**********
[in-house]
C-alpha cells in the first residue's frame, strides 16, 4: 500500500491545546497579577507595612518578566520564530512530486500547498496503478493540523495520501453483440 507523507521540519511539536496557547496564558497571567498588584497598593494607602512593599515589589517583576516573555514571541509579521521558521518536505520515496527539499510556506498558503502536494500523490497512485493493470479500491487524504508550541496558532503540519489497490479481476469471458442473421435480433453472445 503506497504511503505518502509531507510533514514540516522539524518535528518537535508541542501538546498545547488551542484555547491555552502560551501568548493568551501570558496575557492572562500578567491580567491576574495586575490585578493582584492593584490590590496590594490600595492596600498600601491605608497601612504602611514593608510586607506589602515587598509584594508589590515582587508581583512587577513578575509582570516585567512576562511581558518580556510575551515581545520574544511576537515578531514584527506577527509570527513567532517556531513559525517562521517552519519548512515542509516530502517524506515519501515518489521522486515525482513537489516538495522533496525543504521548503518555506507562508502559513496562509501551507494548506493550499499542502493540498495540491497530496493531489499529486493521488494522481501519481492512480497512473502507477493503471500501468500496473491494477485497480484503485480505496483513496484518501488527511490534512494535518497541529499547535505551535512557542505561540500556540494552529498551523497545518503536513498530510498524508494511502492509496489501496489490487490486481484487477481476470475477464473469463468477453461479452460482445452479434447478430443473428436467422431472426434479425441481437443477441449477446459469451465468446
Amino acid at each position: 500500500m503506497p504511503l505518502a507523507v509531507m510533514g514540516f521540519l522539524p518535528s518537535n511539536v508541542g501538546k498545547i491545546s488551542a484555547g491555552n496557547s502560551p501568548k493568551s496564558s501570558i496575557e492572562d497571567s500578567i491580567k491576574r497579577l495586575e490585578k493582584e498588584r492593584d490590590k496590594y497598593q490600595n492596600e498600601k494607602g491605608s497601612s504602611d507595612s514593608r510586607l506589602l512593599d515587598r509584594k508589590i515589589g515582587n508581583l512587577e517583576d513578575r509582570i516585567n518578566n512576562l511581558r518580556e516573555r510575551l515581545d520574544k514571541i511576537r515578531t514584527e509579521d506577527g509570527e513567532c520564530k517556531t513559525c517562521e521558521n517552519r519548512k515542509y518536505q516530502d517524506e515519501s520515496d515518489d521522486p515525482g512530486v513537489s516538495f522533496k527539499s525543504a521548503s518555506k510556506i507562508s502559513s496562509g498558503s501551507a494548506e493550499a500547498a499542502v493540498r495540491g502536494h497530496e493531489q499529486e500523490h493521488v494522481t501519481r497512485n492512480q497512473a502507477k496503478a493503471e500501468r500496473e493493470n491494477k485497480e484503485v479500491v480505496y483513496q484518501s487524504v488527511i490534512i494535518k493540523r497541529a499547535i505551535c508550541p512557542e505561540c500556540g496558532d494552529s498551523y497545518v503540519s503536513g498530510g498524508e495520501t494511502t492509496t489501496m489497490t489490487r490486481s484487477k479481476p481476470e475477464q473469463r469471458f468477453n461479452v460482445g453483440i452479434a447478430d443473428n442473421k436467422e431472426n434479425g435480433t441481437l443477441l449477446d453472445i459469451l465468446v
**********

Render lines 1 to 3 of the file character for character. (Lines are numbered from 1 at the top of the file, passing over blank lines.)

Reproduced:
[in-house]
C-alpha cells in the first residue's frame, strides 16, 4: 500500500491545546497579577507595612518578566520564530512530486500547498496503478493540523495520501453483440 507523507521540519511539536496557547496564558497571567498588584497598593494607602512593599515589589517583576516573555514571541509579521521558521518536505520515496527539499510556506498558503502536494500523490497512485493493470479500491487524504508550541496558532503540519489497490479481476469471458442473421435480433453472445 503506497504511503505518502509531507510533514514540516522539524518535528518537535508541542501538546498545547488551542484555547491555552502560551501568548493568551501570558496575557492572562500578567491580567491576574495586575490585578493582584492593584490590590496590594490600595492596600498600601491605608497601612504602611514593608510586607506589602515587598509584594508589590515582587508581583512587577513578575509582570516585567512576562511581558518580556510575551515581545520574544511576537515578531514584527506577527509570527513567532517556531513559525517562521517552519519548512515542509516530502517524506515519501515518489521522486515525482513537489516538495522533496525543504521548503518555506507562508502559513496562509501551507494548506493550499499542502493540498495540491497530496493531489499529486493521488494522481501519481492512480497512473502507477493503471500501468500496473491494477485497480484503485480505496483513496484518501488527511490534512494535518497541529499547535505551535512557542505561540500556540494552529498551523497545518503536513498530510498524508494511502492509496489501496489490487490486481484487477481476470475477464473469463468477453461479452460482445452479434447478430443473428436467422431472426434479425441481437443477441449477446459469451465468446
Amino acid at each position: 500500500m503506497p504511503l505518502a507523507v509531507m510533514g514540516f521540519l522539524p518535528s518537535n511539536v508541542g501538546k498545547i491545546s488551542a484555547g491555552n496557547s502560551p501568548k493568551s496564558s501570558i496575557e492572562d497571567s500578567i491580567k491576574r497579577l495586575e490585578k493582584e498588584r492593584d490590590k496590594y497598593q490600595n492596600e498600601k494607602g491605608s497601612s504602611d507595612s514593608r510586607l506589602l512593599d515587598r509584594k508589590i515589589g515582587n508581583l512587577e517583576d513578575r509582570i516585567n518578566n512576562l511581558r518580556e516573555r510575551l515581545d520574544k514571541i511576537r515578531t514584527e509579521d506577527g509570527e513567532c520564530k517556531t513559525c517562521e521558521n517552519r519548512k515542509y518536505q516530502d517524506e515519501s520515496d515518489d521522486p515525482g512530486v513537489s516538495f522533496k527539499s525543504a521548503s518555506k510556506i507562508s502559513s496562509g498558503s501551507a494548506e493550499a500547498a499542502v493540498r495540491g502536494h497530496e493531489q499529486e500523490h493521488v494522481t501519481r497512485n492512480q497512473a502507477k496503478a493503471e500501468r500496473e493493470n491494477k485497480e484503485v479500491v480505496y483513496q484518501s487524504v488527511i490534512i494535518k493540523r497541529a499547535i505551535c508550541p512557542e505561540c500556540g496558532d494552529s498551523y497545518v503540519s503536513g498530510g498524508e495520501t494511502t492509496t489501496m489497490t489490487r490486481s484487477k479481476p481476470e475477464q473469463r469471458f468477453n461479452v460482445g453483440i452479434a447478430d443473428n442473421k436467422e431472426n434479425g435480433t441481437l443477441l449477446d453472445i459469451l465468446v